One recent response by a Hurricane reader does wonders to support my thesis in an earlier column on eco-fundamentalism. Even UM’S ‘green’ environmental activists doggedly adhere to debate techniques contrary to achieving rational discourse in presenting a clear and concise viewpoint for a specific issue.
The respondent, Ms. Pitts, seems to be consumed by ideals to which many succumb in not having been exposed to knowledge and information that directly challenges paradigms prevalent in popular culture, the press or in the modern academy. This is usually the result of a steady diet of presumed moral superiority endemic in fundamentalist environmentalism, which she alludes to as the ‘nobility of our cause.’ This is no small foible committed by persons who seek to establish a superior moral position in social and environmental issues. And it hinders rational economic choices and freedom in grappling with such problems. Perhaps use of the word ‘zealot’ is what ignited her. But her agitated off-topic response is exactly the reason to use such words when describing the ideological eco-left.
Ms. Pitts uses words and phrases directly from my column so I will assume she is referring to me when she levels ad hominum attacks in an attempt to reduce the legitimacy of my position. Her attempt to connect an ‘ethnocentricism of benighted individuals’ to my statements is a veiled and slanderous charge of racism, meant to question the moral standing of any idea that challenges the ideological eco-left dogma and, in effect, denigrates free intellectual inquiry. Nowhere, in my column do I try to establish a purported superfluous connection between environmental issues and racial constructs. This accusation is far removed from legitimate debate that uses relevant examples leavened with descriptive words to specifically support a position.
Ms. Pitts further establishes her progressive credentials by cavalierly ignoring the argument I used to support my position found in Bjorn Lomborg’s Skeptical Environmentalist’s specifically faulty models of data analysis. This ministration is typical of the self-styled anointed and falls along the same lines as the skewed analysis techniques Lomborg cites, which she ignores and fails to address. For her to state that ‘criticism has stalled short of raising sensible compelling arguments,’ displays an unwillingness to devote minimal effort to hear and study the position on the issue I specifically present. In the column I also clearly state the importance of pressing environmental problems and the necessity of creating rational workable solutions to solve them.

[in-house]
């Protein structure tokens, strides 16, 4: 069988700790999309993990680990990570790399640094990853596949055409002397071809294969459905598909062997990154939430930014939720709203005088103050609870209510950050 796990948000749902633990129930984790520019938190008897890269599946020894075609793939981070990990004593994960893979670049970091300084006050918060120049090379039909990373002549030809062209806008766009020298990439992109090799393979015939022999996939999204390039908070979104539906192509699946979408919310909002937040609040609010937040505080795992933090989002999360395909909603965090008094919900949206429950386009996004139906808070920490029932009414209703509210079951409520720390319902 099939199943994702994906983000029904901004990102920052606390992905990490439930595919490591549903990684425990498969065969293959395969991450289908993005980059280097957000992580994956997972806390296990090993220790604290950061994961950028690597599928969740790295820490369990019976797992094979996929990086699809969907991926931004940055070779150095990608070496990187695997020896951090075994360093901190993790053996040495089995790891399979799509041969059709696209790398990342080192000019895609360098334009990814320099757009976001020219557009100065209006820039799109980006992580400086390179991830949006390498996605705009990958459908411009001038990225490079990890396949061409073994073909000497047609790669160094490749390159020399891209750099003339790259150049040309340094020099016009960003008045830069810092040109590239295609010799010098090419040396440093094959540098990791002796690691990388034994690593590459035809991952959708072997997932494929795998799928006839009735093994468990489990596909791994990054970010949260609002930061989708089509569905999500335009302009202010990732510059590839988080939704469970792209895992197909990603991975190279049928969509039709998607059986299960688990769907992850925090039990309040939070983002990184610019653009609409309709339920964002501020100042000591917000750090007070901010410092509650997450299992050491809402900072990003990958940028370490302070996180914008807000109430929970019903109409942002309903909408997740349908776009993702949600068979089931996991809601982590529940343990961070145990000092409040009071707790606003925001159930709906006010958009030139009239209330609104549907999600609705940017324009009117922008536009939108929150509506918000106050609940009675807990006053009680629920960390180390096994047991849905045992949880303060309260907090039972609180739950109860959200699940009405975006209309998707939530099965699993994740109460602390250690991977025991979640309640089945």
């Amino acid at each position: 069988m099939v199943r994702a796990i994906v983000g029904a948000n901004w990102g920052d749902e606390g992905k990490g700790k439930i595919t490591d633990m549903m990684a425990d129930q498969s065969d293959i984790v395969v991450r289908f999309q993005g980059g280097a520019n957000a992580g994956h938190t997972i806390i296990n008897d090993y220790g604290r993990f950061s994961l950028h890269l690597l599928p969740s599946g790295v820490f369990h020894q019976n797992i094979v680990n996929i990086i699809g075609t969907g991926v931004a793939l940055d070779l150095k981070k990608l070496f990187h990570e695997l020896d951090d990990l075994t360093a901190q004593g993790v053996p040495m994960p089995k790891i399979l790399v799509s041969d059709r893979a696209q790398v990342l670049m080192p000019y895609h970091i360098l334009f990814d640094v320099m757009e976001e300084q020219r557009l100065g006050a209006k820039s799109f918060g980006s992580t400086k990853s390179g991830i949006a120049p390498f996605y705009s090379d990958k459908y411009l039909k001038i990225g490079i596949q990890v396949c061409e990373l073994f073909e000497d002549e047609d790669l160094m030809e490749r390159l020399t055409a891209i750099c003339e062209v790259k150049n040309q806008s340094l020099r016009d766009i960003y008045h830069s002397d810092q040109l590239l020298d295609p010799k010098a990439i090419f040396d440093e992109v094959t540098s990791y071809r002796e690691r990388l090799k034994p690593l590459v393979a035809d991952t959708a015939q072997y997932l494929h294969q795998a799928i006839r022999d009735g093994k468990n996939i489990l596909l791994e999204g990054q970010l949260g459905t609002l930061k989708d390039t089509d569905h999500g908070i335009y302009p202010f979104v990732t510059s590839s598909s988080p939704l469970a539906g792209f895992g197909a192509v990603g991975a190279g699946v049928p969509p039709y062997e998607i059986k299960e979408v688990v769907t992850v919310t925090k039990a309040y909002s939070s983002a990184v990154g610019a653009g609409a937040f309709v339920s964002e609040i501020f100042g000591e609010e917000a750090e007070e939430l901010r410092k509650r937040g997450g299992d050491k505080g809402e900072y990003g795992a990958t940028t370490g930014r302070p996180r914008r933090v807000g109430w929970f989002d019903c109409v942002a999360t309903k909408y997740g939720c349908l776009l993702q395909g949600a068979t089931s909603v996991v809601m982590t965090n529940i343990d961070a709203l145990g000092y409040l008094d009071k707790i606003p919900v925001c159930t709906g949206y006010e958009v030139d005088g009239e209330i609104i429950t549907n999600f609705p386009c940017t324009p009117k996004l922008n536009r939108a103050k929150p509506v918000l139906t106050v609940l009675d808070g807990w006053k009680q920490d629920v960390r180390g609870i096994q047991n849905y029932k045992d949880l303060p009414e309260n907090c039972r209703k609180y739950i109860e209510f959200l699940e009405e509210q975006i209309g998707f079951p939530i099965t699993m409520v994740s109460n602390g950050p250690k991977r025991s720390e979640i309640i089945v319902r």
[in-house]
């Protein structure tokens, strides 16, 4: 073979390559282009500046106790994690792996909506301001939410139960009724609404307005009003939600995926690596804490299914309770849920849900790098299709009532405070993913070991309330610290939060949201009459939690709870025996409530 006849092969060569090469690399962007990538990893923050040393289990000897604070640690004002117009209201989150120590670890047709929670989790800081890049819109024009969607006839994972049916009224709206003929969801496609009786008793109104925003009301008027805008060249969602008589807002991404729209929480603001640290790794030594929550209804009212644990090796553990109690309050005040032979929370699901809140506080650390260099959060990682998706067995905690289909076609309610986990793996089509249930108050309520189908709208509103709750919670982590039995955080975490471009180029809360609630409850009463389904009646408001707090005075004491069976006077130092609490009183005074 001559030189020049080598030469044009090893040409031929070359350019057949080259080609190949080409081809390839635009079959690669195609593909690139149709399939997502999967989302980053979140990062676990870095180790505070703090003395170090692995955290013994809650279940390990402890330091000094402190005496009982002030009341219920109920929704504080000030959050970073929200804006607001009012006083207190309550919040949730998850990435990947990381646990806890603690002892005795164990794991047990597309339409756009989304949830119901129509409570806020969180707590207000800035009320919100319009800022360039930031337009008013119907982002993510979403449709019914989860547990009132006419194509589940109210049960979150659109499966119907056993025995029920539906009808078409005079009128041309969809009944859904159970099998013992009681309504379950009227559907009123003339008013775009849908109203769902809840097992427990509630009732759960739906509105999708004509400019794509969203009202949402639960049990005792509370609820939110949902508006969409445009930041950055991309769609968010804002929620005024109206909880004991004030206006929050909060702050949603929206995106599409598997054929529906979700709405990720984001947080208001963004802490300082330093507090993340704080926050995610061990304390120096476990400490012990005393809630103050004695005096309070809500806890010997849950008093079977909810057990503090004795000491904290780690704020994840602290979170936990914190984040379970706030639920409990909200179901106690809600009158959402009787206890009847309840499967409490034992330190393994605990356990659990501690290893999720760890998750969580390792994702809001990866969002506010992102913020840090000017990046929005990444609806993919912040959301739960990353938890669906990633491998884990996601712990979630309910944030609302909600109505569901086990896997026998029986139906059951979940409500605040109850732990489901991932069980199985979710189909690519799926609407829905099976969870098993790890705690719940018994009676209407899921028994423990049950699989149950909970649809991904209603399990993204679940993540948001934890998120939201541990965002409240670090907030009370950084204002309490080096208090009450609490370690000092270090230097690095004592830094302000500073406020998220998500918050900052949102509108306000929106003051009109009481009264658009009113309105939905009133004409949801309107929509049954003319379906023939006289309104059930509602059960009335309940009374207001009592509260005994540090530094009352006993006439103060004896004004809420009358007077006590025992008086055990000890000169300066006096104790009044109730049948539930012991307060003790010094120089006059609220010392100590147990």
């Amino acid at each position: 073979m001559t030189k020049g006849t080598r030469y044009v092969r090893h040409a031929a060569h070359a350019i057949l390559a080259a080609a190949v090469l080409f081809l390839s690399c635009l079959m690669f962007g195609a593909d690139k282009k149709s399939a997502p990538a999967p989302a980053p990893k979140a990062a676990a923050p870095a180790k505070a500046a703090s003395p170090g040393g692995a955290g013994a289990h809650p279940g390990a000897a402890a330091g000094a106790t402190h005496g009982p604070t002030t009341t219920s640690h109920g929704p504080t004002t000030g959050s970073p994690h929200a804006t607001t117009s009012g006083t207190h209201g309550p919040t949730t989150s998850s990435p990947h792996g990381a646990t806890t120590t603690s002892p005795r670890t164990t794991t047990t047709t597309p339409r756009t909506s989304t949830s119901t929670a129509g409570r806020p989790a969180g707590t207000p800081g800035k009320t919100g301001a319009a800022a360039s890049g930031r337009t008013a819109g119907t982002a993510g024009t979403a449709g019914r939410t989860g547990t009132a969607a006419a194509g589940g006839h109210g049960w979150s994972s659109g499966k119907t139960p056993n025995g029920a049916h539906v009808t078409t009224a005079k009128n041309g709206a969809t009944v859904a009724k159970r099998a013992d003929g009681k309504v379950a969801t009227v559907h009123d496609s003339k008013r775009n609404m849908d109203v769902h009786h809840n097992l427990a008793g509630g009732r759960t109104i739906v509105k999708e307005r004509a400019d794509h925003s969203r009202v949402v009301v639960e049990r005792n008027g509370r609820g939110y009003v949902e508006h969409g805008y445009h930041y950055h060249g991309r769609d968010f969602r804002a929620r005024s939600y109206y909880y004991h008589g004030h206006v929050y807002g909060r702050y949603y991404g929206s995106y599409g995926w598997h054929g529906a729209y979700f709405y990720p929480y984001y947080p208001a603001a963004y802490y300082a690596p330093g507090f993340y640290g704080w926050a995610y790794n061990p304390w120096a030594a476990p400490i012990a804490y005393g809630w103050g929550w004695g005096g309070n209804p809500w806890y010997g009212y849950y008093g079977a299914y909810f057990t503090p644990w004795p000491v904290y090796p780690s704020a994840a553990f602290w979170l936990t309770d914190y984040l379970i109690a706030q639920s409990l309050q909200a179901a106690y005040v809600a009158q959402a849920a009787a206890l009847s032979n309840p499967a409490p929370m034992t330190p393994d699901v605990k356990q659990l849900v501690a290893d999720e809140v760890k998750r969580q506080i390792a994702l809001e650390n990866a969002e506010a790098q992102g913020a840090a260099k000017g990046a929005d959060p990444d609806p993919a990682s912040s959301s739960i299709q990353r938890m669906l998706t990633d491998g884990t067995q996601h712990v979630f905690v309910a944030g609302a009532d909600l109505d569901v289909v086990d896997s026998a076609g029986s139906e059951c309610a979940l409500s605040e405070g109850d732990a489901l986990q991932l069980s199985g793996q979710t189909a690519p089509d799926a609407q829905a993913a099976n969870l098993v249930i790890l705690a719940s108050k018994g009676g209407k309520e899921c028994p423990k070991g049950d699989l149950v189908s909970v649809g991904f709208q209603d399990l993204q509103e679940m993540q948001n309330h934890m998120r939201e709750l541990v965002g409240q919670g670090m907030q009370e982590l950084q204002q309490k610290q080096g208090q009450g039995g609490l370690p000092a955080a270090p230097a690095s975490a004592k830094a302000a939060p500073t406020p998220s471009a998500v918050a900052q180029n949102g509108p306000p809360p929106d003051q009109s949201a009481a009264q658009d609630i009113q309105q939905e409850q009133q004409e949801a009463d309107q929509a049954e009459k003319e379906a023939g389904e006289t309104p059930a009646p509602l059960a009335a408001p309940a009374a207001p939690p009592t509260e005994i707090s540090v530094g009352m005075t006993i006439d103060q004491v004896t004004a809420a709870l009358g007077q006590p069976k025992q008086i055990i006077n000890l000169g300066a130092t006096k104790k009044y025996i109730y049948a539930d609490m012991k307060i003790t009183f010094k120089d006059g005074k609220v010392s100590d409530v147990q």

Perhaps those like Ms. Pitts who are ‘transcending boundaries and empowering ordinary people to live extraordinary lives’ should first ask we ordinary people if we really want their ‘noble’ and purported ‘towering feats of altruism’ to represent our interests. This is hyperbole and obfuscation and is the real modus operandi of the eco-left, which seeks to dictate which public policies are best for humankind.
Ms. Pitts seems stridently conscientious and environmentally engaged. She may claim to be one who doesn’t want to ‘sink markets’, but by embracing the deceptively coded language of racial conflict, victimization, class warfare and irrational dogma of the totalitarian eco-left, she is allying herself with those who do. She is also profoundly incorrect when she dutifully restates the old canard that posits environmental issues have nothing to do with green ‘dead presidents’. Perhaps she would prefer an eco-friendly but incentive-destroying-and heavily taxed-income in ‘non-green’ sucres or rupees.
Steven Stanley is a graduate student in the School of International Studies.